You can keep it simple. Your cheat sheets don’t have to be this elaborate.

Microsoft Cheat Sheets

4. Test Drive

A test drive is a smart way to give people a taste of your membership site or service.

The Gift List, a subscription service, provides contact information for more than 250 top newspapers, wire services, and television producers at national networks, cable and syndicated television shows, plus national radio. All are planning special sections or features on consumer products that would make great gifts.

Before you subscribe to the service, you can go to their website and complete the opt-in form for a 72-hour free test drive.

5. Email Course

Almost anyone, regardless of the product or service they sell, or the cause or issue they promote, can offer an email course.

Want to discover the smartest ways to mix social media, content marketing, and SEO for lead generation? Copyblogger offers Internet Marketing for Smart People, a 20-installment email course and newsletter that delivers the techniques and strategies you’ll need to become a much smarter marketer online.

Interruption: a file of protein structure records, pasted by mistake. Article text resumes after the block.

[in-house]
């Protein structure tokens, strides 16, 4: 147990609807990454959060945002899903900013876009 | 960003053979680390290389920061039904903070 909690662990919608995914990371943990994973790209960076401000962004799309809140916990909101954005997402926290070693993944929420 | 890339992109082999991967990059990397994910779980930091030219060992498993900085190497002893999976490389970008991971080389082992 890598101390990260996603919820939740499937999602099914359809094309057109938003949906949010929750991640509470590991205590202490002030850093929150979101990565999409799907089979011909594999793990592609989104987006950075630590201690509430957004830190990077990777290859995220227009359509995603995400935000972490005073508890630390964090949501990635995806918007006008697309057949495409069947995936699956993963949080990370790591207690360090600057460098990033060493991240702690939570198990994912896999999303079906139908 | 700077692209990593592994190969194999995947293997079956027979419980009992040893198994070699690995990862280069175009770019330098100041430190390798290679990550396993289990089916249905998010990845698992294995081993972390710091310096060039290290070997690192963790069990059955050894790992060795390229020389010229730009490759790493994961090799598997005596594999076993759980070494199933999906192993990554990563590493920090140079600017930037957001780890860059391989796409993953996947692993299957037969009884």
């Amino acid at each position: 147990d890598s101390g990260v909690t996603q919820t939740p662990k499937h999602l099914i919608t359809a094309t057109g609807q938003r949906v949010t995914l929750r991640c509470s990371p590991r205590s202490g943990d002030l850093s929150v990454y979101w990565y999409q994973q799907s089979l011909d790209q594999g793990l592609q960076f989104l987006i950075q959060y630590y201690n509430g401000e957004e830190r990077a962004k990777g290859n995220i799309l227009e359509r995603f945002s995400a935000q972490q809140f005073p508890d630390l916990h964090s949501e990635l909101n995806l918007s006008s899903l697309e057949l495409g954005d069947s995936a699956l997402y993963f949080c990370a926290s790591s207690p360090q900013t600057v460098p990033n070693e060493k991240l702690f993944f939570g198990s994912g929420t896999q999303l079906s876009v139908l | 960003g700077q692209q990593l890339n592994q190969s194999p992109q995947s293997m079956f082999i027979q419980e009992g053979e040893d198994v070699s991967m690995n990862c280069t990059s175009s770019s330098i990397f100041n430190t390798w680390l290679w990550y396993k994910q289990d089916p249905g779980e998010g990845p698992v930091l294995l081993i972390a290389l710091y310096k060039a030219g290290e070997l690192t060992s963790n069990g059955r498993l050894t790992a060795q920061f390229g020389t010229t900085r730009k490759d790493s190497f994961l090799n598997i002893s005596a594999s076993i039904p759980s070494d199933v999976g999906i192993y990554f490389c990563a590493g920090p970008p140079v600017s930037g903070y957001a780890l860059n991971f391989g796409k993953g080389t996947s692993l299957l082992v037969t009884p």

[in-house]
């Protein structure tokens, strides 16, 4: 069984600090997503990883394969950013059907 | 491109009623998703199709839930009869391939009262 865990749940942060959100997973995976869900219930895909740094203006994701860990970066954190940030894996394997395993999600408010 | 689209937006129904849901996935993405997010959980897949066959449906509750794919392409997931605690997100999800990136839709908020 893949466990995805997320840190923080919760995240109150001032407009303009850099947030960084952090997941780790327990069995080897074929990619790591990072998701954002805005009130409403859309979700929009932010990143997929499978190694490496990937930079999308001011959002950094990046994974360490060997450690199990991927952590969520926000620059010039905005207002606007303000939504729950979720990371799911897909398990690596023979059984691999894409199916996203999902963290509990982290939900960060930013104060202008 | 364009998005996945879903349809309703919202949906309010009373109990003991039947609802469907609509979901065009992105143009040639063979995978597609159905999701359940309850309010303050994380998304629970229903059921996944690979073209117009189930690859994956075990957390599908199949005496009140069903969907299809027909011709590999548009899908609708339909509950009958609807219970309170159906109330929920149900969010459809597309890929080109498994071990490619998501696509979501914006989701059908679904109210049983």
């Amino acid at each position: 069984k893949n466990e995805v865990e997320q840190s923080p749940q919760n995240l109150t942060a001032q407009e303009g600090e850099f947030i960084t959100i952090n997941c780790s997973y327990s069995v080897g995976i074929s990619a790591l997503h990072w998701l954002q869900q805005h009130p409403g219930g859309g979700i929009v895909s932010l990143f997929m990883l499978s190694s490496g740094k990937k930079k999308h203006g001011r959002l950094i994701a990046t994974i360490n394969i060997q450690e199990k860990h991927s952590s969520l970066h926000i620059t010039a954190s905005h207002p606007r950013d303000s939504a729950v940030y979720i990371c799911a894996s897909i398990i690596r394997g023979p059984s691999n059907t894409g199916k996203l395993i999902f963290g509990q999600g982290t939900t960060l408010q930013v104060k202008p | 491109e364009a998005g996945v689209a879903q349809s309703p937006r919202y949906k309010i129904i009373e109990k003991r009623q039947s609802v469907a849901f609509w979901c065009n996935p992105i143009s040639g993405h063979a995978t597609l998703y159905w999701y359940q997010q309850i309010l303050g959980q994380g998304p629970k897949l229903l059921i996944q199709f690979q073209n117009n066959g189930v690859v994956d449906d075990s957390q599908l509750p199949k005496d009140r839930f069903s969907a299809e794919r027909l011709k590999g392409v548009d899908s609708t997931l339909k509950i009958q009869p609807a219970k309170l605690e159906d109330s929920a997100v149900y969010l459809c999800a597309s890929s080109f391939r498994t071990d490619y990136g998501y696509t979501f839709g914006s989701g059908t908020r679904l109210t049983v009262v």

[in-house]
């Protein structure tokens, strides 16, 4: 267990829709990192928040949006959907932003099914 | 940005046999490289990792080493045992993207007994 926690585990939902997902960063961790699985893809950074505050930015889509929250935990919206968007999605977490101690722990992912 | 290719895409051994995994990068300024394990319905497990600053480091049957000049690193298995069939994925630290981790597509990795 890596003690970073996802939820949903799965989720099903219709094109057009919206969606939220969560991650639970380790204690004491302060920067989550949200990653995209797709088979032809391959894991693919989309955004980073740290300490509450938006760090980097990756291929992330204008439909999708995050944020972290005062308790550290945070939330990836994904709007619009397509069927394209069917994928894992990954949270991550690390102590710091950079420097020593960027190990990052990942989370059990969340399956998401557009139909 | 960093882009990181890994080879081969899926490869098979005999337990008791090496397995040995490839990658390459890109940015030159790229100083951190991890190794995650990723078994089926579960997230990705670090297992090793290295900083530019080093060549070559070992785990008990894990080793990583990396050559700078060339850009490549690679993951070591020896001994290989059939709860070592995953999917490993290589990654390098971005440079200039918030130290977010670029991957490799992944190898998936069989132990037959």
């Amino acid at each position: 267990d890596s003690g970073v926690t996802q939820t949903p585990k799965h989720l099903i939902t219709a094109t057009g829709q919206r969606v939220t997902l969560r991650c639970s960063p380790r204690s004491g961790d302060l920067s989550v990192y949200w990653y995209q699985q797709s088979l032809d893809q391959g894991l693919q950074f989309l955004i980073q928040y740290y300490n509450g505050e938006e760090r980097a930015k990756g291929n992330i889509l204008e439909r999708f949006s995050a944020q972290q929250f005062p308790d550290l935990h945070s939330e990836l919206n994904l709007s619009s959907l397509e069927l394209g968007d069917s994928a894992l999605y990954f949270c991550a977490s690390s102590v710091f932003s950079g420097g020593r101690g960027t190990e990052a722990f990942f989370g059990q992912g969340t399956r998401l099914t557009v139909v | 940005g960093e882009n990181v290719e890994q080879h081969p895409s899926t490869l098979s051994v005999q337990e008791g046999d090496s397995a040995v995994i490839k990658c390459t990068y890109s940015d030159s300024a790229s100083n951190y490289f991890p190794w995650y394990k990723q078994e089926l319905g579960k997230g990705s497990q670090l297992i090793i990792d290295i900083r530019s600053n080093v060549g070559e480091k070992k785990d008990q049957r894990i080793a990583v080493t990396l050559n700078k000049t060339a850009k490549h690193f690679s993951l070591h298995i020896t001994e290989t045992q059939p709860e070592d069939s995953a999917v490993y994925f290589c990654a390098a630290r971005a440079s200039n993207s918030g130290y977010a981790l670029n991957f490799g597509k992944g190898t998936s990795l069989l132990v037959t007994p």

In exchange for your name and email address, you’ll also have instant access to more than 15 ebooks on email marketing. Overwhelming? Maybe, but what an enticing way to offer high value in exchange for that email address. 

6.  Sample Contracts

This idea is perfect for service providers, particularly coaches who teach others how to grow a service business. 

The Solo PR Pro membership website, a community for solo PR practitioners, offers a free collection of sample PR contracts. These documents are perfect for people just setting up their PR practices, as well as for veteran PR people who might need a contract for a special project. They include simple letters of agreement and full contracts.

Kellye Crane, an independent PR consultant who manages the community, doesn’t require an opt-in.  “It’s my hope that you’ll find it valuable enough to share with your networks after you read it (a novel concept, right?), and that everyone will choose to sign up for the free Solo PR e-newsletter,” she says.